Experiments are a crucial component of fluid mechanics research. Studies investigating applications spanning drag reduction, wind and hydrokinetic energy, turbulence, combustion, swimming and flying organisms, and geophysical flows all utilize measurements of the fluid velocity field to observe and quantify complex flow patterns and interactions, as well as to validate theoretical and computational models. In these applications and others, velocity fields are frequently measured by imaging the trajectories of tracer particles suspended in the flow, a technique known as particle image velocimetry (PIV). While resolving flow velocities in a two-dimensional plane using this technique is a standard and well-documented research practice, resolving volumetric three-dimensional flow fields requires additional resources including stronger illumination, multiple viewpoints, and increased computational capacity for data processing. While many flows are inherently three-dimensional, these measurement techniques are therefore out of reach for many researchers. This project seeks to build, benchmark, and disseminate a low-cost three-dimensional fluid flow measurement system, including both hardware and software components. If successful, the project will enable greater access to advanced measurement techniques in the fluid mechanics community.
Research students involved in this project will work on a team in the following focus areas:
- Developing, testing, and documenting open-source codes for 3D flow imaging.
- Designing and running validation experiments to evaluate the capabilities of our low cost measurement system, especially in near-body and near-surface applications such as a jumping fish.
Research will take place during the Fall and Spring semesters for academic credit. Depending on funding availability, summer students will be hired from within the research group.
Essay Prompt (~paragraph length): Why are you interested in working on this research project? What will you bring to the project and what do you hope to learn? Please also submit the names of two HMC professors who can comment on your work habits.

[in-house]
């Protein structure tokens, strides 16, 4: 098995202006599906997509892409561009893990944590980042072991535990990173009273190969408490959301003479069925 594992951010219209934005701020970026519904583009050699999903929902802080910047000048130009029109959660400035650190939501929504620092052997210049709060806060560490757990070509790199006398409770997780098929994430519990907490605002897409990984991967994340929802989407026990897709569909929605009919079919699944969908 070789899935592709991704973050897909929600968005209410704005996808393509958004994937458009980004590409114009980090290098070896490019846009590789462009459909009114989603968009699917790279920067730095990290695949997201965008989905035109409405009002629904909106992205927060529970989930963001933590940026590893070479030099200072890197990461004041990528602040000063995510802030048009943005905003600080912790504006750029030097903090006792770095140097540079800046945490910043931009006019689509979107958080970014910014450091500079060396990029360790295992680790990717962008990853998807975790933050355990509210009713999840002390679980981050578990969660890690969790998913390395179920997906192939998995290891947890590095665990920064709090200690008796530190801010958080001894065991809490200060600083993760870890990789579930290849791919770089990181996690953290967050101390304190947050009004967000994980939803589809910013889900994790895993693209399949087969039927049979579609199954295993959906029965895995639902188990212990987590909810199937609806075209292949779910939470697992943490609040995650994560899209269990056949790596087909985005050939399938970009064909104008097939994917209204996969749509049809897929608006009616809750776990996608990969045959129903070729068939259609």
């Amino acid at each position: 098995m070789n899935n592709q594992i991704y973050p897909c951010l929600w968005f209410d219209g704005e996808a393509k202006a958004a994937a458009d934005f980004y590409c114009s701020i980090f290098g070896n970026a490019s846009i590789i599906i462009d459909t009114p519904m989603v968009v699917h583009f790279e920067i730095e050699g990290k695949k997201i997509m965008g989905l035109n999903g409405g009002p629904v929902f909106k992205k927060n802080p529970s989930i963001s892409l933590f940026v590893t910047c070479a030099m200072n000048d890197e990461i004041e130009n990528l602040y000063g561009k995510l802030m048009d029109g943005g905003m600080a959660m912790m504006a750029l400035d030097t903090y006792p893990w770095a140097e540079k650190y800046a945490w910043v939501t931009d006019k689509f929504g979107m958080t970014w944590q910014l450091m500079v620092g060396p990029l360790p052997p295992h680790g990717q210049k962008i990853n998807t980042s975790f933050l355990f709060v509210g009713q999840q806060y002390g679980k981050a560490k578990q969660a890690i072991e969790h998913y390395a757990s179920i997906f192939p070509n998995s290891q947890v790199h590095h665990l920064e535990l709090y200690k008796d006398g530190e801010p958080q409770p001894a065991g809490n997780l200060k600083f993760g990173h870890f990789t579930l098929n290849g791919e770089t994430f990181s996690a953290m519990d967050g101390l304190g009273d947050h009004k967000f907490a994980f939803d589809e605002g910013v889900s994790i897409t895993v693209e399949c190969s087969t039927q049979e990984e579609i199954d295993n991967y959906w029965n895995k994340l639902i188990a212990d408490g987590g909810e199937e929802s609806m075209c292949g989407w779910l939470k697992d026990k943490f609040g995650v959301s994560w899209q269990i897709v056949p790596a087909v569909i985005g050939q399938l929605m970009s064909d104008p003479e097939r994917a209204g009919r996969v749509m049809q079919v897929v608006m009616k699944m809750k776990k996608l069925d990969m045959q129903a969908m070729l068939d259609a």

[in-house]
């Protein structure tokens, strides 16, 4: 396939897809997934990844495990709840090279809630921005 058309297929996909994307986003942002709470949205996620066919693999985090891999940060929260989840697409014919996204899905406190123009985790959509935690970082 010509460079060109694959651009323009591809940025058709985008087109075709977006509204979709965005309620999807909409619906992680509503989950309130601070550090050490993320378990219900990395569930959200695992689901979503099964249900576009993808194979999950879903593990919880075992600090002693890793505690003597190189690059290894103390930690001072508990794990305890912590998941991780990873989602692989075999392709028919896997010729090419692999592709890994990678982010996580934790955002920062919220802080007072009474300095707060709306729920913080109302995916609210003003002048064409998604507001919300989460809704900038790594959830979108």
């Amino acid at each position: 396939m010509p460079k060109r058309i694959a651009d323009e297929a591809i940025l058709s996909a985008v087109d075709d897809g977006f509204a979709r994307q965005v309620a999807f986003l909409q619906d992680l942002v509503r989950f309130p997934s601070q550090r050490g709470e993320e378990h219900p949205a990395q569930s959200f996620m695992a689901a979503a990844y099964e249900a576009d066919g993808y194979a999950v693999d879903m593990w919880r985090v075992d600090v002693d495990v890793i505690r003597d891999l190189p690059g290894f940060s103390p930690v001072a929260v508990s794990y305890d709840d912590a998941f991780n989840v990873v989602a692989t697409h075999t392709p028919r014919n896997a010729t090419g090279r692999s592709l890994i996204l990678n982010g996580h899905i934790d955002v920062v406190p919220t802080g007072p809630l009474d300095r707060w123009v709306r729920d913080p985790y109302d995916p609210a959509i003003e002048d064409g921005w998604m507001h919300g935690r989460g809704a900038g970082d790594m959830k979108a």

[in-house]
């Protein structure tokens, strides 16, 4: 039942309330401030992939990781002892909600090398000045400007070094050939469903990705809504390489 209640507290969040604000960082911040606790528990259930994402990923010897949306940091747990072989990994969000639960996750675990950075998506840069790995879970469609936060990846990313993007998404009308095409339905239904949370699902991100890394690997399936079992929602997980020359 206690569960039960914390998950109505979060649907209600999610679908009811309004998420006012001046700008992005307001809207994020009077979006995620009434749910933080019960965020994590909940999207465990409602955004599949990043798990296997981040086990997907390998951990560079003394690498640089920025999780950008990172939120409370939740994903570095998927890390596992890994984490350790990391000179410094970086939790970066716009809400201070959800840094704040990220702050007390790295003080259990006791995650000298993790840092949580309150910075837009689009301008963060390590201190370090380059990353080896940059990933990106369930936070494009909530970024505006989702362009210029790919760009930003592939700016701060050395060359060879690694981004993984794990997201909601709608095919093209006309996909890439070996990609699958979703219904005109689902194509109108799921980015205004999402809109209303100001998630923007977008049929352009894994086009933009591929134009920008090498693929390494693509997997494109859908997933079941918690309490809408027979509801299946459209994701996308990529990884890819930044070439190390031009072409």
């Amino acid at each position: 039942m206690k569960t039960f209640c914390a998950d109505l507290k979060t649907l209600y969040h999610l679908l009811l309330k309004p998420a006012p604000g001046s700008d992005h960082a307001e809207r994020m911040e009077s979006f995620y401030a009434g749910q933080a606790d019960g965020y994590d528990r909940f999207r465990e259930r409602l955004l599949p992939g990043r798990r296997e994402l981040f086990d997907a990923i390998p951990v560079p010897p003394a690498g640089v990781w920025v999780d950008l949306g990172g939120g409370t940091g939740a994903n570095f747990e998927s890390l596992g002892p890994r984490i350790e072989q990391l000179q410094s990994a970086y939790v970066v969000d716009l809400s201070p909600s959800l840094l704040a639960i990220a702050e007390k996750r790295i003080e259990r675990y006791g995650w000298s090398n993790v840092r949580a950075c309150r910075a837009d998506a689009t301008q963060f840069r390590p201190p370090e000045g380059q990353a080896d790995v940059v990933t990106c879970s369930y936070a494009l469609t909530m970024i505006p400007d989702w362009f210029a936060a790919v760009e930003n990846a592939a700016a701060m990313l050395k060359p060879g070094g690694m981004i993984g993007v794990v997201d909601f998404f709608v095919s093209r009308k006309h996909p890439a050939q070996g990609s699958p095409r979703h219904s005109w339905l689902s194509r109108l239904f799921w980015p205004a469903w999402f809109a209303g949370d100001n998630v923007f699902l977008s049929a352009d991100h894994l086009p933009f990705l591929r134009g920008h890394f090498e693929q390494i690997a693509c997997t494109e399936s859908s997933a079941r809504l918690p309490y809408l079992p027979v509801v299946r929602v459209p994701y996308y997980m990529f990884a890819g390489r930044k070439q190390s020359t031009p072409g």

This project provides the opportunity to apply the engineering design process to scientific instrumentation, including hardware, software, and user-oriented design considerations. This project will also provide experience in interdisciplinary problem-solving, specifically in applying ideas from computer vision and medical imaging to fluid mechanics.
The Flow Imaging Lab at (Harvey) Mudd (FILM), directed by Prof. Leah Mendelson, experimentally studies biological and bioinspired fluid mechanics. We mechanically recreate swimming behaviors seen in nature to identify new strategies for underwater vehicle propulsion. The group also works on low-cost tools for flow field measurements. Research projects in FILM frequently involve mechanical design and mechatronics, high-speed imaging, and particle image velocimetry, an experimental technique for measuring fluid velocities by filming the motion of tracer particles suspended in the flow. We frequently use image processing, computer vision, and computational photography to understand the behavior of a fluid flow.